Tocqueville’s Discovery of America, by Leo Damrosch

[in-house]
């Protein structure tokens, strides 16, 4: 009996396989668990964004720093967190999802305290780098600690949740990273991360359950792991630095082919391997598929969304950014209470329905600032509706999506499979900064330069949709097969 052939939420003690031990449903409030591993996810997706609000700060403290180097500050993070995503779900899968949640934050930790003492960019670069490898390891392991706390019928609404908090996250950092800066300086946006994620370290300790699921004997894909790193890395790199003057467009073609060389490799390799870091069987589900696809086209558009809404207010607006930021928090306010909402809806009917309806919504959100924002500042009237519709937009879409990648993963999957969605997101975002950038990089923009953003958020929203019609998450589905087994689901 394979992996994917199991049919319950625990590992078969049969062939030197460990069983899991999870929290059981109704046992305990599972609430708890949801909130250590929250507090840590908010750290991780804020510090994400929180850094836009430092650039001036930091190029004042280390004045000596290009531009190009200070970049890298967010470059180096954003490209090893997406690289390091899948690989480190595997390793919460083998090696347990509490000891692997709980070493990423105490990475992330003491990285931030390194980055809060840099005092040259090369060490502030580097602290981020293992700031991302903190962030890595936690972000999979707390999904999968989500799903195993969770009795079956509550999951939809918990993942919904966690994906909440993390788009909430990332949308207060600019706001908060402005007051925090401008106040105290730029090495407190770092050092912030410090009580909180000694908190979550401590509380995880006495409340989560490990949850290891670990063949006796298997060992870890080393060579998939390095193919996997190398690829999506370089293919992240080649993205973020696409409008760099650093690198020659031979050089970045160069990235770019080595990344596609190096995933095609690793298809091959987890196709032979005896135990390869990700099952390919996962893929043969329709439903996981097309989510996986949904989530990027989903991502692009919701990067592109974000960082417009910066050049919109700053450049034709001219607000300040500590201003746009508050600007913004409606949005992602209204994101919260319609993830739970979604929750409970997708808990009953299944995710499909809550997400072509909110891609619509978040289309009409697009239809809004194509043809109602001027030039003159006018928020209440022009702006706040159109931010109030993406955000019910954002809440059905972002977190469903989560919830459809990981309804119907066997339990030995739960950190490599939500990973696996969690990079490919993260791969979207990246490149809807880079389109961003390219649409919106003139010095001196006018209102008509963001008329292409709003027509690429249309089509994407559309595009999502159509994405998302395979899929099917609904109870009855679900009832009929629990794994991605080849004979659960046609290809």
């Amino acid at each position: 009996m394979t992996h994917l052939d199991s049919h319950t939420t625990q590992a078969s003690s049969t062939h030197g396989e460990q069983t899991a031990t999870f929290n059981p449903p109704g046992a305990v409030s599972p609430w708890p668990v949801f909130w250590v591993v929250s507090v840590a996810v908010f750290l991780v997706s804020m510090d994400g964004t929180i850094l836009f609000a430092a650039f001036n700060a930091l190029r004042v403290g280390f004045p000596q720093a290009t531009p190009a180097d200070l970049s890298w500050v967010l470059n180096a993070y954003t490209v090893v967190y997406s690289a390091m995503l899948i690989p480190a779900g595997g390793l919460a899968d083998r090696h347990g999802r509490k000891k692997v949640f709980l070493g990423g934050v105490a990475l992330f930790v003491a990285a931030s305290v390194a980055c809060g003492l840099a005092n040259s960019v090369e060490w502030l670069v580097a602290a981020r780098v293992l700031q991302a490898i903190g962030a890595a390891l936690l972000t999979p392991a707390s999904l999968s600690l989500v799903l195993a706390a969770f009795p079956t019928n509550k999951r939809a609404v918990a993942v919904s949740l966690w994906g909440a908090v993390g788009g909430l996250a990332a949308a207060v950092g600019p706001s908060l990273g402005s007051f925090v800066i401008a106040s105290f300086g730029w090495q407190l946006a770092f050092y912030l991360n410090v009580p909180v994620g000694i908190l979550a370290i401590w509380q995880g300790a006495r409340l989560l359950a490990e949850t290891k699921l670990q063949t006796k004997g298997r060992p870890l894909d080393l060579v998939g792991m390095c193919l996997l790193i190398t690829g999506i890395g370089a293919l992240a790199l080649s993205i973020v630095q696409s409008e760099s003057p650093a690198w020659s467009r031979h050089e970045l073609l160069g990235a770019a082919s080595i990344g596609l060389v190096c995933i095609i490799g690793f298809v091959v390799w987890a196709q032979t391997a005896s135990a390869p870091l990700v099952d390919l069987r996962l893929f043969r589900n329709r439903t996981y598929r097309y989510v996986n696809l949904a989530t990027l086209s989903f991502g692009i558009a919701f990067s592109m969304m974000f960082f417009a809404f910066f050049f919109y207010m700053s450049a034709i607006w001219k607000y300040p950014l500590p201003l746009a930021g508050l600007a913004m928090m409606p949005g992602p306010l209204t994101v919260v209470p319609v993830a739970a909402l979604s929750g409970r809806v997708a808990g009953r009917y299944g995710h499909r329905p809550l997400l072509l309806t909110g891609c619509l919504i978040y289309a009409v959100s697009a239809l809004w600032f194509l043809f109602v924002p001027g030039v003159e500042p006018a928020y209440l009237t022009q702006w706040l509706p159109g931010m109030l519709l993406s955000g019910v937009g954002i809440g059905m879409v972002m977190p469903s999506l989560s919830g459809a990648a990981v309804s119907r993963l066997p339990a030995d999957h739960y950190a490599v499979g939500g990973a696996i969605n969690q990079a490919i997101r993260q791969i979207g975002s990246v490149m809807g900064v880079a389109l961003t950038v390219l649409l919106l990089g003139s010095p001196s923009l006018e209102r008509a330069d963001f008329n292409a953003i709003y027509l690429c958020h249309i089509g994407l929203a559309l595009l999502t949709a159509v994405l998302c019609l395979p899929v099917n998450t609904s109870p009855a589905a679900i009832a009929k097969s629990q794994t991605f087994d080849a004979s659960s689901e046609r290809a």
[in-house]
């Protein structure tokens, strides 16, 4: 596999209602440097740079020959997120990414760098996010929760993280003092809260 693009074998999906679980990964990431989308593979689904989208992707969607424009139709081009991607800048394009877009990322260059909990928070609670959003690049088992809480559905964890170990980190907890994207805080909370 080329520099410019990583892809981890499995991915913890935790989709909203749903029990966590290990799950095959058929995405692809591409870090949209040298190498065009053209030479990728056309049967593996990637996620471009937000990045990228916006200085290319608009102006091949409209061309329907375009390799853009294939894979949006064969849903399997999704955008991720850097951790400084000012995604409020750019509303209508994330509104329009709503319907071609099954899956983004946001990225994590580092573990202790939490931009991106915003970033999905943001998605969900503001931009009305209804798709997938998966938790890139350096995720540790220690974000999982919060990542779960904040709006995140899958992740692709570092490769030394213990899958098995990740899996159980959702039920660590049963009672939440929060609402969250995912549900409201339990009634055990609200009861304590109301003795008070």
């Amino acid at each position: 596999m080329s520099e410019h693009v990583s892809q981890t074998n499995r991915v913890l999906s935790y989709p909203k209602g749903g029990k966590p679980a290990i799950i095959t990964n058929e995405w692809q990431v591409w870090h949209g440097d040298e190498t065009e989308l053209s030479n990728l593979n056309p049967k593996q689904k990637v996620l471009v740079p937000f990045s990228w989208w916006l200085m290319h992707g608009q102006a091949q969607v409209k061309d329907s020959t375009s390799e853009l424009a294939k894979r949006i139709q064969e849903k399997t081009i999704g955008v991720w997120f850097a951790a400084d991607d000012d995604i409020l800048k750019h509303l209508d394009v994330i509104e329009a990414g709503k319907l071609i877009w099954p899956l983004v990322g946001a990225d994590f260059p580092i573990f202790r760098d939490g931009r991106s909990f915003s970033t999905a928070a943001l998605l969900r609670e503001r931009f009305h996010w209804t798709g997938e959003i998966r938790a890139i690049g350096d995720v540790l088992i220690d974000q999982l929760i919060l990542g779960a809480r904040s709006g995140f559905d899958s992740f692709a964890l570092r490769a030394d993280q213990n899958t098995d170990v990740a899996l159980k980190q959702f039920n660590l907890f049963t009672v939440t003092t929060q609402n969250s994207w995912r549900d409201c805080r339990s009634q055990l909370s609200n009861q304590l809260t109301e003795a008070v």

To European visitors in the first half of the 19th century, Americans were like their newfangled steamboats: noisy, combustible, always on the move—and dirty. "I hardly know any annoyance so deeply repugnant to English feelings as the incessant, remorseless spitting of Americans," Frances Trollope reported. Riding aboard one of the garish, belching behemoths on the Mississippi, Trollope observed that when Americans were not spitting, they were eating their food too quickly. And after that they picked their teeth with a pocketknife.
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